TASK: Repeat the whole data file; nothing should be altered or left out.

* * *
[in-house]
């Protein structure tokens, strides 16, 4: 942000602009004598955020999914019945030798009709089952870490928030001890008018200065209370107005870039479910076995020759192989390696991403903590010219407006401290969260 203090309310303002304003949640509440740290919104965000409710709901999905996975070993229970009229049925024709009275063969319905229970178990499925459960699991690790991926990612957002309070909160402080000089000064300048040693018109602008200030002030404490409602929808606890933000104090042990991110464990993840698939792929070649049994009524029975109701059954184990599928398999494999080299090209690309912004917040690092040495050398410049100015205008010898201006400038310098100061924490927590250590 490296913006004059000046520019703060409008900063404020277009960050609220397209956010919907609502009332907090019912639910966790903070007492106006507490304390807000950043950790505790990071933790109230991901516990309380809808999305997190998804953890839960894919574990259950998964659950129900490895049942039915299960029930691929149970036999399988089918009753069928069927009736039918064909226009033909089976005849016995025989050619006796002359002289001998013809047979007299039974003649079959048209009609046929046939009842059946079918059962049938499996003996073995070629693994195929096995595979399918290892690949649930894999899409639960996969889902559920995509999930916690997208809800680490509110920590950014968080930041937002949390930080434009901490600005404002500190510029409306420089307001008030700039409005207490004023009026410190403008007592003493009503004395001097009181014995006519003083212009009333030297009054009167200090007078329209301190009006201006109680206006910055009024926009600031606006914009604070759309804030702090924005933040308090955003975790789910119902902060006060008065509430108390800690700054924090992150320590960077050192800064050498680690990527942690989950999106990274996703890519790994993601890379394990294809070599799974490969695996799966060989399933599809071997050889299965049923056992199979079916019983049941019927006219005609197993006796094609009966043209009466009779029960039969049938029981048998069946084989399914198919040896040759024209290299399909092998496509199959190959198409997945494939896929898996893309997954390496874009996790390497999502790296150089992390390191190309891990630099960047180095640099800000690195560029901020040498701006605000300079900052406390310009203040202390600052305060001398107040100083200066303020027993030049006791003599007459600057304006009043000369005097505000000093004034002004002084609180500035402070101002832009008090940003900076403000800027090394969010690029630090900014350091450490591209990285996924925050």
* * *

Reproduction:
[in-house]
């Protein structure tokens, strides 16, 4: 942000602009004598955020999914019945030798009709089952870490928030001890008018200065209370107005870039479910076995020759192989390696991403903590010219407006401290969260 203090309310303002304003949640509440740290919104965000409710709901999905996975070993229970009229049925024709009275063969319905229970178990499925459960699991690790991926990612957002309070909160402080000089000064300048040693018109602008200030002030404490409602929808606890933000104090042990991110464990993840698939792929070649049994009524029975109701059954184990599928398999494999080299090209690309912004917040690092040495050398410049100015205008010898201006400038310098100061924490927590250590 490296913006004059000046520019703060409008900063404020277009960050609220397209956010919907609502009332907090019912639910966790903070007492106006507490304390807000950043950790505790990071933790109230991901516990309380809808999305997190998804953890839960894919574990259950998964659950129900490895049942039915299960029930691929149970036999399988089918009753069928069927009736039918064909226009033909089976005849016995025989050619006796002359002289001998013809047979007299039974003649079959048209009609046929046939009842059946079918059962049938499996003996073995070629693994195929096995595979399918290892690949649930894999899409639960996969889902559920995509999930916690997208809800680490509110920590950014968080930041937002949390930080434009901490600005404002500190510029409306420089307001008030700039409005207490004023009026410190403008007592003493009503004395001097009181014995006519003083212009009333030297009054009167200090007078329209301190009006201006109680206006910055009024926009600031606006914009604070759309804030702090924005933040308090955003975790789910119902902060006060008065509430108390800690700054924090992150320590960077050192800064050498680690990527942690989950999106990274996703890519790994993601890379394990294809070599799974490969695996799966060989399933599809071997050889299965049923056992199979079916019983049941019927006219005609197993006796094609009966043209009466009779029960039969049938029981048998069946084989399914198919040896040759024209290299399909092998496509199959190959198409997945494939896929898996893309997954390496874009996790390497999502790296150089992390390191190309891990630099960047180095640099800000690195560029901020040498701006605000300079900052406390310009203040202390600052305060001398107040100083200066303020027993030049006791003599007459600057304006009043000369005097505000000093004034002004002084609180500035402070101002832009008090940003900076403000800027090394969010690029630090900014350091450490591209990285996924925050």